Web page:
The emergence of a rare parasitic disease called Naegleria has led to four deaths after the victims swam in water bodies such as swimming pools at farmhouses that were not properly disinfected.
Since July 3, three cases were received at Liaquat National Hospital and one at Aga Khan University Hospital. All of the patients died within a few days.
An unconscious Fahad, a resident of Islamia Colony, was brought to Liaquat National Hospital on July 3 with fever. He died on July 6. Farhan from Nazimabad came in the same condition on July 10 and died after 24 hours. Sheikh Irfan from Korangi was brought on July 11 and died on July 14.
A senior medical officer from the LNH medical ICU ward which treated two of the patients told The Express Tribune that they had a history of going to a swimming pool at a farmhouse.
This information indicates that there is no cause for alarm. “It is not a communicable disease and cannot turn into an epidemic, so there is no need for panic,” explained Prof. Dr Afia Zafar, an expert microbiologist at the Aga Khan University. She urged that simple precautions can decrease the risk significantly.
The parasite amoeba fowleri penetrates the human body when a person dives into an infected swimming pool, fresh water pond, lake or river, when the water hits the roof of the nose. From there the parasite travels directly to the brain, causing acute Meningoencephalitis (inflammation of the brain and the membrane around it).
The disease progresses with high grade fever, headache, vomiting and a stiff neck. This is followed by unconsciousness and the disoriented or comatose patient is diagnosed with acute pyogenic meningitis, which can later result in cardio-respiratory failure.
The disease can be identified by an MRI, CT Scan or a spinal tap. “However, the disease is not identified as it is rare and clinicians do not look for it and most labs also do the same,” Zafar said. She suggested that doctors broaden their index of suspicion, as it is very easy to detect under the microscope. There is a suspicion that some patients are going undetected.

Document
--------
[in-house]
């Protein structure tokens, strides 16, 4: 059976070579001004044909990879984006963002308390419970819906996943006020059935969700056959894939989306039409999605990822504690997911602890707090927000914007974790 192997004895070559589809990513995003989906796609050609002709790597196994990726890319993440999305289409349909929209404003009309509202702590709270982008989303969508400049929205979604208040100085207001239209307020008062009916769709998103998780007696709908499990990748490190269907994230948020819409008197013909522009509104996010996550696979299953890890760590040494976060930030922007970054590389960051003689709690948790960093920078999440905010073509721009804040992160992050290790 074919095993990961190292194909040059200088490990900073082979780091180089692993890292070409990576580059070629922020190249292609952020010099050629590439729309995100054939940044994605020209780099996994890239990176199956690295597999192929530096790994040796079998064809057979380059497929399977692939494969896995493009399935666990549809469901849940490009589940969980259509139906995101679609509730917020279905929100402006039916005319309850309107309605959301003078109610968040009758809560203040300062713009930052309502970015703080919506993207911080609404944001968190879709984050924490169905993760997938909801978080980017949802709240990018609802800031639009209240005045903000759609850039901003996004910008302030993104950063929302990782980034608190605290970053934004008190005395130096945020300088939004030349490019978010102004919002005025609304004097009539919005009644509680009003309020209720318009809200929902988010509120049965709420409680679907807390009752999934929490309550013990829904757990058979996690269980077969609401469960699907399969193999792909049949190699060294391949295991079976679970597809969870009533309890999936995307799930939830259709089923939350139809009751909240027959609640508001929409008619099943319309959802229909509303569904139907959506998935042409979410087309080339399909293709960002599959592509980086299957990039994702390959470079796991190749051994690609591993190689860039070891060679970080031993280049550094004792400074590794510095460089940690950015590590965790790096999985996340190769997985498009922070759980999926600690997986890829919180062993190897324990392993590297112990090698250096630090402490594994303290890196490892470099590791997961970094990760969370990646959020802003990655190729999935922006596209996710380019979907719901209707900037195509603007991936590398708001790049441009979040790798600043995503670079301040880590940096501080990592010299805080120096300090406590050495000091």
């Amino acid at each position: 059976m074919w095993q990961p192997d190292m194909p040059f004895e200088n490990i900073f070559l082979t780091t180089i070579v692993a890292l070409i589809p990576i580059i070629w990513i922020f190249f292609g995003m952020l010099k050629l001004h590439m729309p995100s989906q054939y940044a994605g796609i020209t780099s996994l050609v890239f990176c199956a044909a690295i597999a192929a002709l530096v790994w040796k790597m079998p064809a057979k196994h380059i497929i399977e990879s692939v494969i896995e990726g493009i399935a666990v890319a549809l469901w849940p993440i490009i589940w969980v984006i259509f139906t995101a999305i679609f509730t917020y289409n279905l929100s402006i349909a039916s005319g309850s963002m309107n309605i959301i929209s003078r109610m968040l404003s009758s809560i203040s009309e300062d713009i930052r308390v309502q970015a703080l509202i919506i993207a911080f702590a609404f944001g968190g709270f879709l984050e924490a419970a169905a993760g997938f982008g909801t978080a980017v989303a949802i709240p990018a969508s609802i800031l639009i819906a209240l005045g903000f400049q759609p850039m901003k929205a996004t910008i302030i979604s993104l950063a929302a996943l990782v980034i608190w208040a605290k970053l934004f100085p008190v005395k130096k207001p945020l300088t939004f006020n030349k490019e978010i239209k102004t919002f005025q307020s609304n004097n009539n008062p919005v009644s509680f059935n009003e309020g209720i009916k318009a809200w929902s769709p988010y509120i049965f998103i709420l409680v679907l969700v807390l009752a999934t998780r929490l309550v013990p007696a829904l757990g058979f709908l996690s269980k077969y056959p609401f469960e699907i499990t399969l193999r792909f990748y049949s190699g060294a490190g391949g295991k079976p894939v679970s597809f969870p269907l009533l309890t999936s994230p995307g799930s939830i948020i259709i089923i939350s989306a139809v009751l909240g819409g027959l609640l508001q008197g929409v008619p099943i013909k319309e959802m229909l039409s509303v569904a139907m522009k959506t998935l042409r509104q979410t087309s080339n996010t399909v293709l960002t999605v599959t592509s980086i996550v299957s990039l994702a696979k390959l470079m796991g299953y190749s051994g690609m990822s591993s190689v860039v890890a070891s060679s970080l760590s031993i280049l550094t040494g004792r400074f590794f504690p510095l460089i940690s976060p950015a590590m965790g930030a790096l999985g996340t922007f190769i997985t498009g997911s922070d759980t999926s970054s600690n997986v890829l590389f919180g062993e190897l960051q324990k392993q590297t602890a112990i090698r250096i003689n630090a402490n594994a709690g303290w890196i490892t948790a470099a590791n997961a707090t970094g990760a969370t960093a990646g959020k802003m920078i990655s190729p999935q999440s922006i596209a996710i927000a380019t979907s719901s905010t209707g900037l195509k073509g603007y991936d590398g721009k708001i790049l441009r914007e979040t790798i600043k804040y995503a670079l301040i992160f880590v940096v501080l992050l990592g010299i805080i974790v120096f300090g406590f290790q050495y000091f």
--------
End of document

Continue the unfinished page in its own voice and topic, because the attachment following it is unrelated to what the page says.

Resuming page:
The course of the illness is fairly short – about five days. As doctors most commonly treat acute bacterial meningitis there is a risk the proper treatment is not given in time. Over the world, the mortality rate is known to be 95 per cent mostly because it is not diagnosed within time.
While the parasite can attack anyone, Zafar said that the younger lot is more likely to get affected as they often take to swimming to beat the heat.
The first few cases surfaced about three years ago in Karachi. Last year there were about nine cases at different hospitals, but there appears to be more this time, she said. It is a very rare disease but cases have been noted in the US and Australia.
People should avoid swimming in pools that are not properly disinfected with the internationally recommended percentage of chlorine. Fresh water ponds, lakes and rivers should also be avoided, she recommended.
Published in The Express Tribune, July 20th, 2012.